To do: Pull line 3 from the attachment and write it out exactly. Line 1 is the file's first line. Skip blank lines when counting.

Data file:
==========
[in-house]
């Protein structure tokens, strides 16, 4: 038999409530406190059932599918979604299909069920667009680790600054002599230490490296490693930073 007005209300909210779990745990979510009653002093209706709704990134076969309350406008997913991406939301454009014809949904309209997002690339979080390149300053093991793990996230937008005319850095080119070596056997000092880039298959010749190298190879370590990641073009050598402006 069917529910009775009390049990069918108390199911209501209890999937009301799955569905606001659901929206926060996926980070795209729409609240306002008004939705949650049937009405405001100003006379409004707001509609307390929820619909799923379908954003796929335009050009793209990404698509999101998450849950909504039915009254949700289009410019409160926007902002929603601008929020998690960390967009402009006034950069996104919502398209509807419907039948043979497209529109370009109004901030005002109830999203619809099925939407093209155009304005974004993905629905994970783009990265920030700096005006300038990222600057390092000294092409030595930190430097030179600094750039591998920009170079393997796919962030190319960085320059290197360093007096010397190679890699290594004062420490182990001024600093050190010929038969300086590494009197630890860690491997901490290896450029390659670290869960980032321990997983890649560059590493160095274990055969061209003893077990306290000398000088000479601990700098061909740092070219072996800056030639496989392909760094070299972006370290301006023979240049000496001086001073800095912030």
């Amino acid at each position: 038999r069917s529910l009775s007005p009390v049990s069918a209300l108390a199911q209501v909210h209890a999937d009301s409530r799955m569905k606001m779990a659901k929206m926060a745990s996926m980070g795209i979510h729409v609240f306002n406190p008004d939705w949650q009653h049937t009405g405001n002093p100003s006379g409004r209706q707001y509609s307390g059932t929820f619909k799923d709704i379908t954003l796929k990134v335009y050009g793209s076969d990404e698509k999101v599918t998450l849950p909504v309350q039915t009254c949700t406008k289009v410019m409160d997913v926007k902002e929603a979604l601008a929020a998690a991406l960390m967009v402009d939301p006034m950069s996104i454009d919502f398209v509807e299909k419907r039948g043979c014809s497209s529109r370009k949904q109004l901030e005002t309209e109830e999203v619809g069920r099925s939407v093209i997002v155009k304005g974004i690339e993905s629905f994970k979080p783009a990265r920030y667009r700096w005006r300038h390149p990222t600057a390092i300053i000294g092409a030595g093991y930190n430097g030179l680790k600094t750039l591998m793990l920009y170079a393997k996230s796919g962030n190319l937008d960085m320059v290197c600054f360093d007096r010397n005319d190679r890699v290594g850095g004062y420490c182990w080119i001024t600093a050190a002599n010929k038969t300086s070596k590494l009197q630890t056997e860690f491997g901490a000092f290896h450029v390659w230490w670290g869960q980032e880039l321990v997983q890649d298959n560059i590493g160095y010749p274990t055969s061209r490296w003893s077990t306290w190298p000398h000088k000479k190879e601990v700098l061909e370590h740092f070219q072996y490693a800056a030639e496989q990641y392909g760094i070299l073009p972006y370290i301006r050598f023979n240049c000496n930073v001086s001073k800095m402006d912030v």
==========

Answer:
């Amino acid at each position: 038999r069917s529910l009775s007005p009390v049990s069918a209300l108390a199911q209501v909210h209890a999937d009301s409530r799955m569905k606001m779990a659901k929206m926060a745990s996926m980070g795209i979510h729409v609240f306002n406190p008004d939705w949650q009653h049937t009405g405001n002093p100003s006379g409004r209706q707001y509609s307390g059932t929820f619909k799923d709704i379908t954003l796929k990134v335009y050009g793209s076969d990404e698509k999101v599918t998450l849950p909504v309350q039915t009254c949700t406008k289009v410019m409160d997913v926007k902002e929603a979604l601008a929020a998690a991406l960390m967009v402009d939301p006034m950069s996104i454009d919502f398209v509807e299909k419907r039948g043979c014809s497209s529109r370009k949904q109004l901030e005002t309209e109830e999203v619809g069920r099925s939407v093209i997002v155009k304005g974004i690339e993905s629905f994970k979080p783009a990265r920030y667009r700096w005006r300038h390149p990222t600057a390092i300053i000294g092409a030595g093991y930190n430097g030179l680790k600094t750039l591998m793990l920009y170079a393997k996230s796919g962030n190319l937008d960085m320059v290197c600054f360093d007096r010397n005319d190679r890699v290594g850095g004062y420490c182990w080119i001024t600093a050190a002599n010929k038969t300086s070596k590494l009197q630890t056997e860690f491997g901490a000092f290896h450029v390659w230490w670290g869960q980032e880039l321990v997983q890649d298959n560059i590493g160095y010749p274990t055969s061209r490296w003893s077990t306290w190298p000398h000088k000479k190879e601990v700098l061909e370590h740092f070219q072996y490693a800056a030639e496989q990641y392909g760094i070299l073009p972006y370290i301006r050598f023979n240049c000496n930073v001086s001073k800095m402006d912030v």